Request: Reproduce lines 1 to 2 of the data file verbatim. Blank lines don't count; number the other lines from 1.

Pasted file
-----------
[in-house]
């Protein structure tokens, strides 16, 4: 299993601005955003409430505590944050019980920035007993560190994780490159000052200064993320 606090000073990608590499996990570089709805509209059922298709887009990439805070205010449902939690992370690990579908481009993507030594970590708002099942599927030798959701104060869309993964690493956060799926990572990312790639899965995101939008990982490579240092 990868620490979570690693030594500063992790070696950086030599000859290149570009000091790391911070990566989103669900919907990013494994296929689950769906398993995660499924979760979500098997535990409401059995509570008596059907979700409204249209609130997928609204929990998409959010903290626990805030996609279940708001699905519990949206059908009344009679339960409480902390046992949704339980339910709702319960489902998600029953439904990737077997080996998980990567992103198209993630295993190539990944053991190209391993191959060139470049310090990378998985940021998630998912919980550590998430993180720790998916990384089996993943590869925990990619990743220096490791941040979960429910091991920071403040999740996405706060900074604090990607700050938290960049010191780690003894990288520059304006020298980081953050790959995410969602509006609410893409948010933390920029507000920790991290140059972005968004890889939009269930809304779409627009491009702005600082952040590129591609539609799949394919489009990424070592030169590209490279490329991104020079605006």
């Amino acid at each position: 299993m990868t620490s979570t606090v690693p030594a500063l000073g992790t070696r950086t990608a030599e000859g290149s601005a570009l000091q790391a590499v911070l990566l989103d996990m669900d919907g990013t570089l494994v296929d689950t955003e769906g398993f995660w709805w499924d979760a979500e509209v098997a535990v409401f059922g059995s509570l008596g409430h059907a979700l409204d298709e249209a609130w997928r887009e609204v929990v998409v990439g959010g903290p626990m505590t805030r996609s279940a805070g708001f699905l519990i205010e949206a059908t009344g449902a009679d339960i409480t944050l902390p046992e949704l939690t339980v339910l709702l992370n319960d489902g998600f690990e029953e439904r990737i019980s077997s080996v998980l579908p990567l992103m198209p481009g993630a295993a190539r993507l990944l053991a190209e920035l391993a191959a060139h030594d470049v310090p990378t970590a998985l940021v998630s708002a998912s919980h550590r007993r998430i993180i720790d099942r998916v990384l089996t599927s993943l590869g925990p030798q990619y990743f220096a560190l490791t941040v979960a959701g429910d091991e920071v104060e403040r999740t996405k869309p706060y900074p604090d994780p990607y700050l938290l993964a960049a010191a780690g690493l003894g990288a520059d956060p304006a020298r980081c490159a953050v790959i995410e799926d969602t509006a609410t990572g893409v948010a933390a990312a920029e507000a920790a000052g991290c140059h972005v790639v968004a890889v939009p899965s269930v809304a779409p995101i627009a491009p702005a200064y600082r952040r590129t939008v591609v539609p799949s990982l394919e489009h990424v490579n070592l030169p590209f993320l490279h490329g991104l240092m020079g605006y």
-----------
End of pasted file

[in-house]
């Protein structure tokens, strides 16, 4: 299993601005955003409430505590944050019980920035007993560190994780490159000052200064993320 606090000073990608590499996990570089709805509209059922298709887009990439805070205010449902939690992370690990579908481009993507030594970590708002099942599927030798959701104060869309993964690493956060799926990572990312790639899965995101939008990982490579240092 990868620490979570690693030594500063992790070696950086030599000859290149570009000091790391911070990566989103669900919907990013494994296929689950769906398993995660499924979760979500098997535990409401059995509570008596059907979700409204249209609130997928609204929990998409959010903290626990805030996609279940708001699905519990949206059908009344009679339960409480902390046992949704339980339910709702319960489902998600029953439904990737077997080996998980990567992103198209993630295993190539990944053991190209391993191959060139470049310090990378998985940021998630998912919980550590998430993180720790998916990384089996993943590869925990990619990743220096490791941040979960429910091991920071403040999740996405706060900074604090990607700050938290960049010191780690003894990288520059304006020298980081953050790959995410969602509006609410893409948010933390920029507000920790991290140059972005968004890889939009269930809304779409627009491009702005600082952040590129591609539609799949394919489009990424070592030169590209490279490329991104020079605006």